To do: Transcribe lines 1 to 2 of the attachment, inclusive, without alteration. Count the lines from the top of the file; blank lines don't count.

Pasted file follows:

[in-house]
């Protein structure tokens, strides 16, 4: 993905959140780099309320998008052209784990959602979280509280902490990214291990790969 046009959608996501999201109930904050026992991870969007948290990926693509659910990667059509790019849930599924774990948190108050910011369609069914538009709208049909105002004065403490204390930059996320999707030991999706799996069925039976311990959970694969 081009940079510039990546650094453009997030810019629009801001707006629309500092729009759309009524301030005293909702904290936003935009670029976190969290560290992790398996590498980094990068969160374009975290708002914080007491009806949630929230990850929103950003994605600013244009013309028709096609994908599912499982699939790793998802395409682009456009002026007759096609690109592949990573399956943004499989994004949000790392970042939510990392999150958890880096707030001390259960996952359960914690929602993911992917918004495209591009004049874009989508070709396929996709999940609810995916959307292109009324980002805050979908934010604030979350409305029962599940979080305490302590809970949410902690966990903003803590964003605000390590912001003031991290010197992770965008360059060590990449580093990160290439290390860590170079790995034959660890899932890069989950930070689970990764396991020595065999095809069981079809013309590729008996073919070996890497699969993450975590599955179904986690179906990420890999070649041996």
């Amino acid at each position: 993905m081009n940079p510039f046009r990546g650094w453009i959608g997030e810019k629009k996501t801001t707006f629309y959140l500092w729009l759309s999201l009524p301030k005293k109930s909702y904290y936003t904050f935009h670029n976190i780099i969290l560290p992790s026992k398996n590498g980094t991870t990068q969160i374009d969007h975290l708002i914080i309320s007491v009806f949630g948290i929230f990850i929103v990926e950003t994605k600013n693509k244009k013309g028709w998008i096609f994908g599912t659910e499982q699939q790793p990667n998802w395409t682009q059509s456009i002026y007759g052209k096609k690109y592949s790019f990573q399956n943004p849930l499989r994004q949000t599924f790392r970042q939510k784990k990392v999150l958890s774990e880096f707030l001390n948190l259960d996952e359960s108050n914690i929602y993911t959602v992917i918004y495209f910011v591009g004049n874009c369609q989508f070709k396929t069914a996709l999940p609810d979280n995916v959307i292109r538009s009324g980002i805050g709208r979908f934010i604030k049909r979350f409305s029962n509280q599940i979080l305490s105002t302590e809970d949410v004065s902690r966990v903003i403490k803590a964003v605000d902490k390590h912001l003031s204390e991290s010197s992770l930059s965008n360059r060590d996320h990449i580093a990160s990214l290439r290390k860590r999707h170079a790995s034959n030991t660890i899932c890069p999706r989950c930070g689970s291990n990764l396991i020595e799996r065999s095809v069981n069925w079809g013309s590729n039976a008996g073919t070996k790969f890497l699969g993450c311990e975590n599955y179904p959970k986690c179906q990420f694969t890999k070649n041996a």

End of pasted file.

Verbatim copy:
[in-house]
């Protein structure tokens, strides 16, 4: 993905959140780099309320998008052209784990959602979280509280902490990214291990790969 046009959608996501999201109930904050026992991870969007948290990926693509659910990667059509790019849930599924774990948190108050910011369609069914538009709208049909105002004065403490204390930059996320999707030991999706799996069925039976311990959970694969 081009940079510039990546650094453009997030810019629009801001707006629309500092729009759309009524301030005293909702904290936003935009670029976190969290560290992790398996590498980094990068969160374009975290708002914080007491009806949630929230990850929103950003994605600013244009013309028709096609994908599912499982699939790793998802395409682009456009002026007759096609690109592949990573399956943004499989994004949000790392970042939510990392999150958890880096707030001390259960996952359960914690929602993911992917918004495209591009004049874009989508070709396929996709999940609810995916959307292109009324980002805050979908934010604030979350409305029962599940979080305490302590809970949410902690966990903003803590964003605000390590912001003031991290010197992770965008360059060590990449580093990160290439290390860590170079790995034959660890899932890069989950930070689970990764396991020595065999095809069981079809013309590729008996073919070996890497699969993450975590599955179904986690179906990420890999070649041996």